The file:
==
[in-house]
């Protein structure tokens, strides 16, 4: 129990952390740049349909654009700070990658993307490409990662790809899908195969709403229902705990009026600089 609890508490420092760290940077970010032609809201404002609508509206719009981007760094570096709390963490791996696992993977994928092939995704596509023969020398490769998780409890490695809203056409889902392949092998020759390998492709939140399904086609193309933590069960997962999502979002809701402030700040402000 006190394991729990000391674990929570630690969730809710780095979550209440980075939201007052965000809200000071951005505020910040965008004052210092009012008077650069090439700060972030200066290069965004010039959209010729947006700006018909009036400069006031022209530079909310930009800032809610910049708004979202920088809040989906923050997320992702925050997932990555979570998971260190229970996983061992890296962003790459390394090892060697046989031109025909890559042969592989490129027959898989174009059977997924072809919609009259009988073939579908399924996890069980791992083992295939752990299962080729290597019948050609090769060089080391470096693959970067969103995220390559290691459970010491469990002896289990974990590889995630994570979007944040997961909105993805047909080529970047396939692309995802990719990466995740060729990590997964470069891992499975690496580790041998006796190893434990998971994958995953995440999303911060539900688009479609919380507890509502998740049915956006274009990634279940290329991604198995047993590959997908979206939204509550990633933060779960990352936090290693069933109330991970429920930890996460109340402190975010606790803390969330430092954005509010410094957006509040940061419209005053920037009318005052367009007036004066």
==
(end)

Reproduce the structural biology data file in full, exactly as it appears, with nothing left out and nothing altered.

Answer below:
[in-house]
């Protein structure tokens, strides 16, 4: 129990952390740049349909654009700070990658993307490409990662790809899908195969709403229902705990009026600089 609890508490420092760290940077970010032609809201404002609508509206719009981007760094570096709390963490791996696992993977994928092939995704596509023969020398490769998780409890490695809203056409889902392949092998020759390998492709939140399904086609193309933590069960997962999502979002809701402030700040402000 006190394991729990000391674990929570630690969730809710780095979550209440980075939201007052965000809200000071951005505020910040965008004052210092009012008077650069090439700060972030200066290069965004010039959209010729947006700006018909009036400069006031022209530079909310930009800032809610910049708004979202920088809040989906923050997320992702925050997932990555979570998971260190229970996983061992890296962003790459390394090892060697046989031109025909890559042969592989490129027959898989174009059977997924072809919609009259009988073939579908399924996890069980791992083992295939752990299962080729290597019948050609090769060089080391470096693959970067969103995220390559290691459970010491469990002896289990974990590889995630994570979007944040997961909105993805047909080529970047396939692309995802990719990466995740060729990590997964470069891992499975690496580790041998006796190893434990998971994958995953995440999303911060539900688009479609919380507890509502998740049915956006274009990634279940290329991604198995047993590959997908979206939204509550990633933060779960990352936090290693069933109330991970429920930890996460109340402190975010606790803390969330430092954005509010410094957006509040940061419209005053920037009318005052367009007036004066």